November 21, 2022

How to make your snowblower last longer

By Lyle Weischwill
Introduction image for article on making your snow blower or snow thrower last longer.
Introduction image for article on making your snow blower or snow thrower last longer.

Simple maintenance steps and adjustments can help your snowblower or snow thrower last for many trouble-free years. Taking good care of the engine and other functional parts of the snowblower will prevent excessive wear and premature failure.

Follow the advice of our Sears Service Technicians to keep your snowblower in top shape and lasting longer.

How to maintain your snowblower engine

Give your snowblower engine a thorough tune-up each fall before the snow season. Follow these steps to tune up the engine so it’s ready for winter.

1. Drain old gasoline from the fuel tank

If you’ve got any gasoline left in the fuel tank from last year, drain it out. Unless you’ve used fuel stabilizer, gasoline will go bad in about 6 months.

Use extreme caution when handling gasoline. Work in a well-ventilated area free of open flames or sparks.

Disconnect the fuel line and drain gasoline into a container and safely dispose of the gasoline.

Don’t refill the tank with gas yet. Complete the additional engine and snowblower maintenance tasks below before refilling the gas tank to avoid fuel spills.

2. Replace the fuel filter

The fuel filter attaches to the fuel tank and screens out dirt and rust particles from gasoline. If the fuel filter is clogged, gas can't flow to the carburetor, and the snowblower might not start. Replacing the fuel filter yearly will help keep your carburetor clean and the engine running smoothly.

Here’s a video that shows how to replace the fuel filter in a common snowblower:

Symptoms for gas snowblowers

Choose a symptom to see related snowblower repairs.

Main causes: clogged chute, damaged auger blades, broken shear pins, worn auger belt, damaged gear case, engine problems
Things to do: replace the spark plug, change the oil, rebuild the carburetor, adjust valve lash, adjust or replace the belts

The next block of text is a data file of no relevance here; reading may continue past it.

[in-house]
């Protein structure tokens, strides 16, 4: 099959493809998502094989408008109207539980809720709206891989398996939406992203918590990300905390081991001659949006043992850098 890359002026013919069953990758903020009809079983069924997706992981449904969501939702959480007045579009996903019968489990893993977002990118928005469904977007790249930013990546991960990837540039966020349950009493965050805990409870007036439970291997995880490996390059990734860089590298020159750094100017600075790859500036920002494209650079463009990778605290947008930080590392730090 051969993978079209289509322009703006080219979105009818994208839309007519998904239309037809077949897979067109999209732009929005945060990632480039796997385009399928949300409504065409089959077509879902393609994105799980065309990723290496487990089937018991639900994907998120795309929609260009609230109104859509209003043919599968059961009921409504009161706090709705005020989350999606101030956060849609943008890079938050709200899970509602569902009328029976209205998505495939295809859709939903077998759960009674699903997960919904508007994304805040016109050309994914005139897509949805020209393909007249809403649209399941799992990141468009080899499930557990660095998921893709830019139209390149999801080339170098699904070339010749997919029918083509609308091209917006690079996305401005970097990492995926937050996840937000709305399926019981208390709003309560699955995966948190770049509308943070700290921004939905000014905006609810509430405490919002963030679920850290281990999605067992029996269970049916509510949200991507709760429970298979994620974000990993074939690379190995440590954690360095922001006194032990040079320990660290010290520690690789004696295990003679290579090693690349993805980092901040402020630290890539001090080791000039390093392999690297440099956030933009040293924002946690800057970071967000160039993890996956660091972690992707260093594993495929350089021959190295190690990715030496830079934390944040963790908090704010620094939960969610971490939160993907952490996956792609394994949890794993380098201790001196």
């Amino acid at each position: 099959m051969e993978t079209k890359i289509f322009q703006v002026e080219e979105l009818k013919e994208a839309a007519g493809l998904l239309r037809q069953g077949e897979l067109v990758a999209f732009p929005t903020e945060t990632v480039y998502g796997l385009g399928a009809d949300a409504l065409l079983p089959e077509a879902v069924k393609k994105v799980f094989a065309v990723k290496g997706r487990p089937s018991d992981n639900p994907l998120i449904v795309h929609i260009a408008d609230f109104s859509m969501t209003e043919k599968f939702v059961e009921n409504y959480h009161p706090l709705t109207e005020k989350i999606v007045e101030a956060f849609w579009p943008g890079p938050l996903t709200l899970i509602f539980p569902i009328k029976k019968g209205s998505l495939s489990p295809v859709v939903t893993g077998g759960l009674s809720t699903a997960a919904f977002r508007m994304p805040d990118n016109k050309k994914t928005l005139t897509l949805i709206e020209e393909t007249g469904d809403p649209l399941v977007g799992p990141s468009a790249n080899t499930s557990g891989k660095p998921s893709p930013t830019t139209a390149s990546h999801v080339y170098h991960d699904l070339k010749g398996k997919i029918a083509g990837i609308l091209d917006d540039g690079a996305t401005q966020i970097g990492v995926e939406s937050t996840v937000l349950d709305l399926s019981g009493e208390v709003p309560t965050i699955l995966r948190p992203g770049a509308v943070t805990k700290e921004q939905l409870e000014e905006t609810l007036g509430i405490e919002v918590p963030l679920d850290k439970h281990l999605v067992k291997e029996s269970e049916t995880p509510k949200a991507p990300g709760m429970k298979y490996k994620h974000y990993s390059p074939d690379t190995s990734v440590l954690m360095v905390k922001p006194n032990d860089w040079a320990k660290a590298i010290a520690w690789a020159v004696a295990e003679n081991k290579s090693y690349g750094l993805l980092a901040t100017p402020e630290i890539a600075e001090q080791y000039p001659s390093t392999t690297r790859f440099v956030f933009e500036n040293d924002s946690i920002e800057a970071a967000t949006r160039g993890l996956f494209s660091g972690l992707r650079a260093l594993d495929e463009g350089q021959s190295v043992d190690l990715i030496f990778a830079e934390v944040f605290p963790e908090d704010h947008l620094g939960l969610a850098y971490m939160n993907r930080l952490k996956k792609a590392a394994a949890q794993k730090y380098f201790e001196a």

Main causes: punctured tire, damaged rim
Main causes: dirty carburetor, clogged fuel filter, dirty spark plug, incorrect valve lash, leaky engine gaskets
Main causes: stale gas, clogged carburetor, clogged or broken fuel line, dirty spark plug, bad rewind starter, incorrect valve lash
Main causes: clogged chute, snow build-up in auger housing, broken auger shear pins, auger drive belt needs adjustment, auger cable problems
Main causes: loose drive clutch cable, damaged drive clutch cable, worn friction disc, scraper blade scraping the ground, engine problems
Main causes: snow build-up in chute, chute drive mechanism failure, bad chute control assembly

Repair guides for gas snowblowers

These step-by-step repair guides will help you safely fix what’s broken on your snowblower.

November 20, 2022
By Lyle Weischwill
How to replace a snowblower fuel filter

Replace the fuel filter on your snowblower if it's clogged or damaged.

Repair difficulty
Time required
 15 minutes or less
December 1, 2015
By Lyle Weischwill
How to rebuild a snowblower carburetor

Rebuild the carburetor on your snowblower if the engine isn't getting fuel.

Repair difficulty
Time required
 45 minutes or less
How to replace a snowblower 4-way chute control assembly

Replace the 4-way chute control assembly on your snowblower if it’s damaged.

Repair difficulty
Time required
 30 minutes or less

Articles and videos for gas snowblowers

Use the advice and tips in these articles and videos to get the most out of your snowblower.

January 5, 2023

Frequently asked questions about snowblowers

By Lyle Weischwill

Find answers to questions many people ask about snowblowers.

December 1, 2022

How to position drift cutters on a snowblower

By Lyle Weischwill

Learn how to set up and use drift cutters on your snowblower or snow thrower.

November 17, 2022

What are the major parts of a snowblower?

By Lyle Weischwill

Learn about major functional parts of your snowblower and when to replace them.